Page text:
1. Anthony Lye – Anthony will provide one day for the Americas finalists and one day for the EMEA finalists for consultation on how to best do the content for the contending videos and whatever other pertinent advice the finalists need. Anthony has had years of experience as a senior management person for enterprise CRM and a thought leader.
    2. Joe Hughes – Joe will provide one day for the Americas finalists and one day for the EMEA finalists for consultation on how to best do the content for the contending videos and whatever other pertinent advice the finalists need. Joe has been a leader in the CRM space for as long as we can remember and one of the more foresighted when it comes to the value of Social CRM
    3. Larry Augustin – This is a prize for the winner of EMEA and the winner of the Americas. Larry who has years of experience as an executive in the software space and has been a successful venture capitalist will work with the winner to prepare them for dealing with possible investors including doing a VC matching with the winners.

There will most likely be other mentors announced as the competition gets closer to the demo dates. We might try to make some mentors available to prepare you if you need them for the one hour demos but that’s still up in the air. We’ll keep you posted.

Extended Judges Panels

The Influencer Panel

    1. William Band – Vice President & Principal Analyst, CRM, Forrester Research
    2. Jim Berkowitz – CEO, CRM Mastery
    3. Bruce Culbert – Chief Service Officer, The Pedowitz Group
    4. Zoli Erdos - Publisher/Editor, CloudAve and Enterprise Irregulars
    5. Mike Fauscette – Group Vice President, Software Business Solutions, IDC
    6. Josh Greenbaum – Principal, Enterprise Applications Consulting
    7. Dr. Graham Hill – Partner, Optima Partners
    8. Dennis Howlett - Buyer Advocate
    9. Ian Jacobs – Senior Analyst, Customer Interaction, Ovum/Datamonitor
    10. Michael Krigsman – CEO, Asuret
    11. Marshall Lager – Managing Principal, Third Idea Consulting
    12. Kate Leggett – Senior Analyst, CRM, Forrester Research
    13. Maribel Lopez – Principal Analyst and VP, Constellation Research Founder Lopez Research LLC
    14. Jeremiah Owyang -Managing Partner, Altimeter Group
    15. Sameer Patel – Managing Partner, Sovos Group
    16. Scott Rogers – Customer Evangelist
    17. Robert Scoble – Managing Director, Rackspace Hosting
    18. Brian Solis – Principal, Altimeter Group
    19. Dilip Soman – Professor of Marketing, Rotman School of Management, University of Toronto
    20. Ray Wang – CEO, Constellation Research
    21. Mary Wardley – Vice President, CRM Applications, IDC

The Vendor Panel

    1. Larry Augustin – CEO, SugarCRM
    2. Anthony Lye – Senior Vice President & GM, CRM, Oracle
    3. Phil Fernandez – CEO, Marketo
    4. John Hernandez – General Manager, Customer Care Business, Cisco
    5. Jonathan Hornby – Director, Worldwide Marketing, SAS
    6. Joseph Hughes - Senior Executive, CRM Service, Support and Social System Integration Lead, Accenture
    7. Charlie Isaacs, VP, eServices and Social Media Strategy Alcatel-Lucent Enterprise
    8. Vinay Iyer – Vice President, Marketing CRM, SAP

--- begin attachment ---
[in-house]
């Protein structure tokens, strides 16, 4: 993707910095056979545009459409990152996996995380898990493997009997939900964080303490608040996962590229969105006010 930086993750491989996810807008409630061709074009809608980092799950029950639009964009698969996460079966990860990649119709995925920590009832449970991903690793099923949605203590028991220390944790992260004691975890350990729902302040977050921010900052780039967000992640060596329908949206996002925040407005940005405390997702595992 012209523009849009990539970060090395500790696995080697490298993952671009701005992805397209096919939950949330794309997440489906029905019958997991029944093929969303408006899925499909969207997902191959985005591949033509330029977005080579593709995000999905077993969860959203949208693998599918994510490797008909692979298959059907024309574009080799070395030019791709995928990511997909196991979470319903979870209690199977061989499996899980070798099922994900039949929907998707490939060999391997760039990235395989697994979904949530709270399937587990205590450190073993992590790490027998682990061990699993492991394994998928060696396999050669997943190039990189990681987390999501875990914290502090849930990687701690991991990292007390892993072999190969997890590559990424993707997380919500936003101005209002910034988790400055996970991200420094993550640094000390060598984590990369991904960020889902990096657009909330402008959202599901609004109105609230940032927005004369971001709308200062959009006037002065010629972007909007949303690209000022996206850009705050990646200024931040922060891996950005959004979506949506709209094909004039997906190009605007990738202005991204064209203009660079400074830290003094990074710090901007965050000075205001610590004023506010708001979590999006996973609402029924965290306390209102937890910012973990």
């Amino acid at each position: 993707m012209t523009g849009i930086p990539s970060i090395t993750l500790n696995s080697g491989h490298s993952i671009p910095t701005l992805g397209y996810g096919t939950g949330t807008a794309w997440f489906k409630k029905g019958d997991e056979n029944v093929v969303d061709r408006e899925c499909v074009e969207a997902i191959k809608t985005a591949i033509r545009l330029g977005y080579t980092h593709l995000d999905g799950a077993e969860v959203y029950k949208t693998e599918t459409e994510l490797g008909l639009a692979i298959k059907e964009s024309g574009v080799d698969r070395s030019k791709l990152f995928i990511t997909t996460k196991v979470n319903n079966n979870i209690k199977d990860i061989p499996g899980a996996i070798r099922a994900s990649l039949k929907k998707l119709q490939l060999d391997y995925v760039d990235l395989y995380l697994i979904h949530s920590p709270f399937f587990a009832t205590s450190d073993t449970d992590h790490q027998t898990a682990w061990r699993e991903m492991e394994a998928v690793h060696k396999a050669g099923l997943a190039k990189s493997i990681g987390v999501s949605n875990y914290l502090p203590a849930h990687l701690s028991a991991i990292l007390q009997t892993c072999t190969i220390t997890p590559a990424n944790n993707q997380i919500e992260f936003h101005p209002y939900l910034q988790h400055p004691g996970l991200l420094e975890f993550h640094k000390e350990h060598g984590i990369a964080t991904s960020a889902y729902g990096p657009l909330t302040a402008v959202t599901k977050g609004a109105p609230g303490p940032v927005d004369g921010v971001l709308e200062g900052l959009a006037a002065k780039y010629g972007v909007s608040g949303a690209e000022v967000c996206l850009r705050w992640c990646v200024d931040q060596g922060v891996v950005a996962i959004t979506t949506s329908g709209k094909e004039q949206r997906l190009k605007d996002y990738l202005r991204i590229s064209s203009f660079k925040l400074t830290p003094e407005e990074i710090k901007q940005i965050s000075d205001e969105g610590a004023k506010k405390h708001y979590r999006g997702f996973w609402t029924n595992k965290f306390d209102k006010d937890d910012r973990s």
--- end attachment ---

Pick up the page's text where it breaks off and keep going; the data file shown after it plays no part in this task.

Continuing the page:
9. Katy Keim - CMO, Lithium
    10. Marcel Lebrun,- CEO, Radian6
    11. Mitch Lieberman, Vice President, Marketing, Sword-Ciboodle
    12. Chris Morace- Senior Vice President, Business Development, Jive
    13. Zach Nelson – CEO, NetSuite
    14. Bill Patterson- Director, CRM Product Management, Microsoft
    15. Dileep Srinivasan - AVP - CRM & Social CRM, Digital Marketing & MDM, Cognizant
    16. John Taschek –Vice President, Market Strategy, Salesforce

The Journalist Panel

    1. Elsa Basile – Director, Callcenternews (Argentina)
    2. Barney Beal – Managing Editor, SearchCRM,
    3. Anita Campbell – Publisher,
    4. Robin Carey – CEO, Social Media Today
    5. Neil Davey – Group Editor, Sift Media
    6. David Myron – Editorial Director, CRM Magazine, Speech Technology Magazine
    7. Valdir Ugalde – Board, Member, mundocontact (Mexico)
    8. Ann Van Den Berg – Senior Editor, CustomerTalk (Netherlands)

Media Partners

You’ll note that we have 8 journalists on a panel of judges. Well, each of them represents a media partner that will be broadcasting the competition and posting the videos for voting in the finals for the popular vote. They are an awesome array of the most influential media sites in social media, CRM, and small business as well as local influencers in CRM in Latin America and Europe. They will be significant in the lives of the contestants, the finalists, and the winners giving each what may be an unprecedented breadth and depth of coverage. Their coverage will be supplemented by posts to the blogs and other sites that are owned by many of the judges so there will be significant reach for all 60 of the initial contenders. Each of these partners will be getting exclusives from the judges and hopefully some of the companies too so that we can add a quality of coverage that would enhance the value to the SMBs participating. in all areas – CRM, social and small business directly.

We expect to add more media partners as we continue on throughout the competition.

The current partners and links to their sites (in alphabetical order, like every list here):

    1. Call Center News (Argentina)
    2. CRM Magazine/DestinationCRM
    3. CustomerTalk (Netherlands)
    4. Mundocontact (Mexico)
    5. Media
    6. SearchCRM
    7. Social Media Today

The Prizes…So Far

These are the prizes as of launch today. There are several others in the works that will be announced as the contest rolls out.

All Finalists